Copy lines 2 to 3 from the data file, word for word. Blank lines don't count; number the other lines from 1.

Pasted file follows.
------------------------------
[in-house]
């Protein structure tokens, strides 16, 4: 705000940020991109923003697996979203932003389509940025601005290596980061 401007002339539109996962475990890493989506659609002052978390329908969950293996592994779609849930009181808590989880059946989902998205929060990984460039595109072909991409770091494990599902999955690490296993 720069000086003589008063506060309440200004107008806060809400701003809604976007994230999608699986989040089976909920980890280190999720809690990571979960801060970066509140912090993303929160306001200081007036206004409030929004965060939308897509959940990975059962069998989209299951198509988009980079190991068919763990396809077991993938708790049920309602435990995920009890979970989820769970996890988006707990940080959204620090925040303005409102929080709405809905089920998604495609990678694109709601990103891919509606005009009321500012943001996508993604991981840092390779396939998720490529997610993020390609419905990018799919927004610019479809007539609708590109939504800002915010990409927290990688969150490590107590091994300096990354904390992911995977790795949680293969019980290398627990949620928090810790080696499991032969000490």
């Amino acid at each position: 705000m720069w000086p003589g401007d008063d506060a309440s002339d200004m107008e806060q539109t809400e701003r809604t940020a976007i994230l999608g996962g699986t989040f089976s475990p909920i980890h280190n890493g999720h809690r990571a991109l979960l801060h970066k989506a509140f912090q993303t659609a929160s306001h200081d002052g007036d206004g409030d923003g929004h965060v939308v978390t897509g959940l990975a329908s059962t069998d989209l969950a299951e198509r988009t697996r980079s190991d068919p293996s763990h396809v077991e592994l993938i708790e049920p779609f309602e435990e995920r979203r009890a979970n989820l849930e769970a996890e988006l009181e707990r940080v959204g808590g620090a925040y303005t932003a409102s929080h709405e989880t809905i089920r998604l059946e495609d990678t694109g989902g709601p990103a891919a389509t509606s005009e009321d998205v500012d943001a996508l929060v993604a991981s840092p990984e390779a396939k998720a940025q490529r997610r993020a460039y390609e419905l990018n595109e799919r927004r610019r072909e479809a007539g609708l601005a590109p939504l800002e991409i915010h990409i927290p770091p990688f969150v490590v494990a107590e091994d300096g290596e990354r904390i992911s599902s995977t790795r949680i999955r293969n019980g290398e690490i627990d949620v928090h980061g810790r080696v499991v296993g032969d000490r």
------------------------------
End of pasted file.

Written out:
């Protein structure tokens, strides 16, 4: 705000940020991109923003697996979203932003389509940025601005290596980061 401007002339539109996962475990890493989506659609002052978390329908969950293996592994779609849930009181808590989880059946989902998205929060990984460039595109072909991409770091494990599902999955690490296993 720069000086003589008063506060309440200004107008806060809400701003809604976007994230999608699986989040089976909920980890280190999720809690990571979960801060970066509140912090993303929160306001200081007036206004409030929004965060939308897509959940990975059962069998989209299951198509988009980079190991068919763990396809077991993938708790049920309602435990995920009890979970989820769970996890988006707990940080959204620090925040303005409102929080709405809905089920998604495609990678694109709601990103891919509606005009009321500012943001996508993604991981840092390779396939998720490529997610993020390609419905990018799919927004610019479809007539609708590109939504800002915010990409927290990688969150490590107590091994300096990354904390992911995977790795949680293969019980290398627990949620928090810790080696499991032969000490």
């Amino acid at each position: 705000m720069w000086p003589g401007d008063d506060a309440s002339d200004m107008e806060q539109t809400e701003r809604t940020a976007i994230l999608g996962g699986t989040f089976s475990p909920i980890h280190n890493g999720h809690r990571a991109l979960l801060h970066k989506a509140f912090q993303t659609a929160s306001h200081d002052g007036d206004g409030d923003g929004h965060v939308v978390t897509g959940l990975a329908s059962t069998d989209l969950a299951e198509r988009t697996r980079s190991d068919p293996s763990h396809v077991e592994l993938i708790e049920p779609f309602e435990e995920r979203r009890a979970n989820l849930e769970a996890e988006l009181e707990r940080v959204g808590g620090a925040y303005t932003a409102s929080h709405e989880t809905i089920r998604l059946e495609d990678t694109g989902g709601p990103a891919a389509t509606s005009e009321d998205v500012d943001a996508l929060v993604a991981s840092p990984e390779a396939k998720a940025q490529r997610r993020a460039y390609e419905l990018n595109e799919r927004r610019r072909e479809a007539g609708l601005a590109p939504l800002e991409i915010h990409i927290p770091p990688f969150v490590v494990a107590e091994d300096g290596e990354r904390i992911s599902s995977t790795r949680i999955r293969n019980g290398e690490i627990d949620v928090h980061g810790r080696v499991v296993g032969d000490r």